- Breakfast–Yogurt with banana

You always want to have protein with a meal.  A lot of yogurt brands alone do not have enough. Instead, try Greek yogurt (low-fat, plain is ideal).  It’s very plain but, you can dress it up by adding fruit and nuts. If you aren’t interested in that, have one egg and two egg whites, prepared however you like. Try and add one cup of veggies too.

- Lunch – Fruit, pita chips w/cheese, turkey sandwich, PB&J sandwich

Your turkey sandwich at lunch is perfect.  Try to include one cup of steamed vegetables along with this. If you are doing pita chips, try to eat them with hummus instead as it is higher in protein and fiber.

Snack  - Carrots or cucumbers

Again, make sure you have either a protein or a fat with your vegetables.  Examples include nuts, avocado, or protein powder/shakes.

Dinner - Lean protein, veggies

Perfect! Remember to drink lots of water as well. You’re doing great!

Once they completed the nutrition plan, Jodi and Carlie discussed her workouts for the week.

“Carlie told me that she’s doing cardio three times per week,” says Jodi. “I told her to start adding in weight training at least two of those three days. For example, she could do Tuesday cardio and weights, Thursday cardio only, Saturday cardio and weights, and then Sunday cardio only once again.

“As for the cardio itself, my recommendation is for Carlie to start switching it up and adding some variety,” continues Jodi. “She’s currently doing a lot of biking – and loving it! However, I told her to think about adding in some elliptical, and don’t be afraid of the treadmill. Both of these will incorporate more core and upper body movement too.”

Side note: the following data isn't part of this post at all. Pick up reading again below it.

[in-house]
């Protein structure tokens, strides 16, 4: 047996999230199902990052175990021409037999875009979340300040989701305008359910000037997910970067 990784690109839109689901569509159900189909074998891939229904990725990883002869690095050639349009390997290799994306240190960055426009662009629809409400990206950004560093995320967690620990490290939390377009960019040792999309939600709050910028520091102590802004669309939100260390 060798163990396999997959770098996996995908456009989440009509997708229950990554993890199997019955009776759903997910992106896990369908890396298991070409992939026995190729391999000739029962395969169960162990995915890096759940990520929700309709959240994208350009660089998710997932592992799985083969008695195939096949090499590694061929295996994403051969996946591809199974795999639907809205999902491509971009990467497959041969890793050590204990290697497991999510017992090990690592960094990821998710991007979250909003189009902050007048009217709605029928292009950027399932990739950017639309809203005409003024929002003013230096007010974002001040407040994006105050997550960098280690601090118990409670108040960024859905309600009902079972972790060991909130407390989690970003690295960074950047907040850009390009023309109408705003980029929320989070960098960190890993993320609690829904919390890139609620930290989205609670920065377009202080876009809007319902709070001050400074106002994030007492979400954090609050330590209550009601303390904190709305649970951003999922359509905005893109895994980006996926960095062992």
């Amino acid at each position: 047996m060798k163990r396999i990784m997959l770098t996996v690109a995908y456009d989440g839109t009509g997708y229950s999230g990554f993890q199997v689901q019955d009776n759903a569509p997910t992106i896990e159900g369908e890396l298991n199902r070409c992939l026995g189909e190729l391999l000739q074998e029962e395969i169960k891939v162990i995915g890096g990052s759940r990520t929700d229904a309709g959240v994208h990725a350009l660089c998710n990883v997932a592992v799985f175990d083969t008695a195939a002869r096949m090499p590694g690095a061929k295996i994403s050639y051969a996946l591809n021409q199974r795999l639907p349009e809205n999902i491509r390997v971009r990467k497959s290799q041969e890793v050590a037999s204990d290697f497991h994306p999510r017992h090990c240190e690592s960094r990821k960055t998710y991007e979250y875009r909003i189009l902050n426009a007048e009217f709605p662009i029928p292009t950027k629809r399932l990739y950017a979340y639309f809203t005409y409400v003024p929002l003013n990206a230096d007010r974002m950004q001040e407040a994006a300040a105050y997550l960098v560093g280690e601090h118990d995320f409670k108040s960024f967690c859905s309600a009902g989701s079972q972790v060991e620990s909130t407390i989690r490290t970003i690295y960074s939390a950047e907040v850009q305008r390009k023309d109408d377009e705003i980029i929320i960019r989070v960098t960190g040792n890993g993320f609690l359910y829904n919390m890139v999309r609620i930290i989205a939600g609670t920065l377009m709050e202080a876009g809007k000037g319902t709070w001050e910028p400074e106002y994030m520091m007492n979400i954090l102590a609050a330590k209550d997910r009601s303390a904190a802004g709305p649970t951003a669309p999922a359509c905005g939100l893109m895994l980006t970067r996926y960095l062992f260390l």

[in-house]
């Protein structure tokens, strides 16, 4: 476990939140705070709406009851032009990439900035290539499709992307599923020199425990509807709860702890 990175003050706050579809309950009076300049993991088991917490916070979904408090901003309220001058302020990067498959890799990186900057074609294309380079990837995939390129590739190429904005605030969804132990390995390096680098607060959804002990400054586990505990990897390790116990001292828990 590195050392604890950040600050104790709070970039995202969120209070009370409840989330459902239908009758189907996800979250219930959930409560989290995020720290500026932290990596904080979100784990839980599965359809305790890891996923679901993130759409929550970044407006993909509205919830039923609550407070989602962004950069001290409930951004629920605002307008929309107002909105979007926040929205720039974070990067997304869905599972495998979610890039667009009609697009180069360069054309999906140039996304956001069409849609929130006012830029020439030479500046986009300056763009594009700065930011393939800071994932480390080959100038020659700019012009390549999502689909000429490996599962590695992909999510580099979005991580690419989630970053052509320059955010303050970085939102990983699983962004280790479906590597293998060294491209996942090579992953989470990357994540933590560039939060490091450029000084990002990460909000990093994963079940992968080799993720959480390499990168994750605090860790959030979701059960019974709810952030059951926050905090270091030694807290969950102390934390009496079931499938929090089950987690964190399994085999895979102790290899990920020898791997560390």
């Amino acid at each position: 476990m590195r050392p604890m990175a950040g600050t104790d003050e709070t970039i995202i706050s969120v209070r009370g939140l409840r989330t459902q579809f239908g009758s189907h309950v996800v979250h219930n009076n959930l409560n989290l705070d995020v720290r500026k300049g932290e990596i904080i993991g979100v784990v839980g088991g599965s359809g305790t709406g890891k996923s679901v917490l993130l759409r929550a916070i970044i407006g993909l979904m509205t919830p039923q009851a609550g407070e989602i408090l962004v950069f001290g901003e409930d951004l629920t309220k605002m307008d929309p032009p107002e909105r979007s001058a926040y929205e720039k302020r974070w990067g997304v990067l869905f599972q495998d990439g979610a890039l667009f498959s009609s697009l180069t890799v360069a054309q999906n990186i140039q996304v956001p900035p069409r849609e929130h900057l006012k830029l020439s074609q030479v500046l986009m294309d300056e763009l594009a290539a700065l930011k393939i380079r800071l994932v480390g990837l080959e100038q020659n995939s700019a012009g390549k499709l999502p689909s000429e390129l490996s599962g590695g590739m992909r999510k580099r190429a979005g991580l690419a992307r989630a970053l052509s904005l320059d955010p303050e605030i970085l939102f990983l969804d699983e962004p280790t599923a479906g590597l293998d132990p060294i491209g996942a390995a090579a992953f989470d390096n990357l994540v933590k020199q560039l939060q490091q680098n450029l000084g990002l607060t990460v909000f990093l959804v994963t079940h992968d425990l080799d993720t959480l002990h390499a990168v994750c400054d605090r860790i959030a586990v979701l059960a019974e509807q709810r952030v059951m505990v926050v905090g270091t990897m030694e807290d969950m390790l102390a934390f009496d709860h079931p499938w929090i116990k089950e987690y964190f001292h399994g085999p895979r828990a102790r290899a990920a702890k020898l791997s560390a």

As an added bonus, Jodi put together a sample weight workout for Carlie, which you can get started with too:

Tuesday and Saturday weights: Do a total body weight routine, with two sets of each exercise, 10-12 reps per set

- Walking lunges
- Squats
- Dumbbell Chest press
- Lat Pull-down Machine
- Seated Shoulder Press
- Seated Row machine
- Dumbbell Bicep Curl
- Tricep Press down machine (using the cable system and a rope or triangle attachment)
- Ab - 30 second plank
- Abs – Basic Crunches
- Ab machine (use what you have in the gym)


We’ll follow along with Carlie’s journey over the next several weeks, and share her nutrition plan and workout routine to help you achieve your fitness goals right alongside!

Posts 41 - 50 of 76